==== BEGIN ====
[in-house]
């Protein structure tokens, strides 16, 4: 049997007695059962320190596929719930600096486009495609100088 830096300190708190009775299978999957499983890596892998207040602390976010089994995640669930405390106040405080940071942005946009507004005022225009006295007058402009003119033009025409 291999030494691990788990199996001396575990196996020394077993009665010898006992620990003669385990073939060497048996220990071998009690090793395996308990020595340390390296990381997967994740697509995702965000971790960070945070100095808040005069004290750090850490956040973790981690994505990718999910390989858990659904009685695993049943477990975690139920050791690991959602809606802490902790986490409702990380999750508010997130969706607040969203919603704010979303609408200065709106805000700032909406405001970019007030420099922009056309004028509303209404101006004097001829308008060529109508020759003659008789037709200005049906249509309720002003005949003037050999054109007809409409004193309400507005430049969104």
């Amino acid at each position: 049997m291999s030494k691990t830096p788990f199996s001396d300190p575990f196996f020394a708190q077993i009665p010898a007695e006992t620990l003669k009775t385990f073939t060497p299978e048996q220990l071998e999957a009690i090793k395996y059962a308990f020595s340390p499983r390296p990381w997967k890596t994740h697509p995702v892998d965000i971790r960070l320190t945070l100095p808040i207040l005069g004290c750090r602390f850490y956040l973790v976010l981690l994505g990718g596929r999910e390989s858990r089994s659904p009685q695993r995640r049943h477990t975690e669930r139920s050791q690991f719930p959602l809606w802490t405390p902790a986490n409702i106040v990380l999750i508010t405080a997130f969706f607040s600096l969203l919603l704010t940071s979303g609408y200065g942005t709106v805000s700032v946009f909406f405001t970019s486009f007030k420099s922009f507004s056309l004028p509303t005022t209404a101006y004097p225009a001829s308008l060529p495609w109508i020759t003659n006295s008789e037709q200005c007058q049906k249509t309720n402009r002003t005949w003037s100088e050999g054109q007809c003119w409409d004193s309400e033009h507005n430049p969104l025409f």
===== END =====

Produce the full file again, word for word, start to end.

[in-house]
């Protein structure tokens, strides 16, 4: 049997007695059962320190596929719930600096486009495609100088 830096300190708190009775299978999957499983890596892998207040602390976010089994995640669930405390106040405080940071942005946009507004005022225009006295007058402009003119033009025409 291999030494691990788990199996001396575990196996020394077993009665010898006992620990003669385990073939060497048996220990071998009690090793395996308990020595340390390296990381997967994740697509995702965000971790960070945070100095808040005069004290750090850490956040973790981690994505990718999910390989858990659904009685695993049943477990975690139920050791690991959602809606802490902790986490409702990380999750508010997130969706607040969203919603704010979303609408200065709106805000700032909406405001970019007030420099922009056309004028509303209404101006004097001829308008060529109508020759003659008789037709200005049906249509309720002003005949003037050999054109007809409409004193309400507005430049969104």
């Amino acid at each position: 049997m291999s030494k691990t830096p788990f199996s001396d300190p575990f196996f020394a708190q077993i009665p010898a007695e006992t620990l003669k009775t385990f073939t060497p299978e048996q220990l071998e999957a009690i090793k395996y059962a308990f020595s340390p499983r390296p990381w997967k890596t994740h697509p995702v892998d965000i971790r960070l320190t945070l100095p808040i207040l005069g004290c750090r602390f850490y956040l973790v976010l981690l994505g990718g596929r999910e390989s858990r089994s659904p009685q695993r995640r049943h477990t975690e669930r139920s050791q690991f719930p959602l809606w802490t405390p902790a986490n409702i106040v990380l999750i508010t405080a997130f969706f607040s600096l969203l919603l704010t940071s979303g609408y200065g942005t709106v805000s700032v946009f909406f405001t970019s486009f007030k420099s922009f507004s056309l004028p509303t005022t209404a101006y004097p225009a001829s308008l060529p495609w109508i020759t003659n006295s008789e037709q200005c007058q049906k249509t309720n402009r002003t005949w003037s100088e050999g054109q007809c003119w409409d004193s309400e033009h507005n430049p969104l025409f």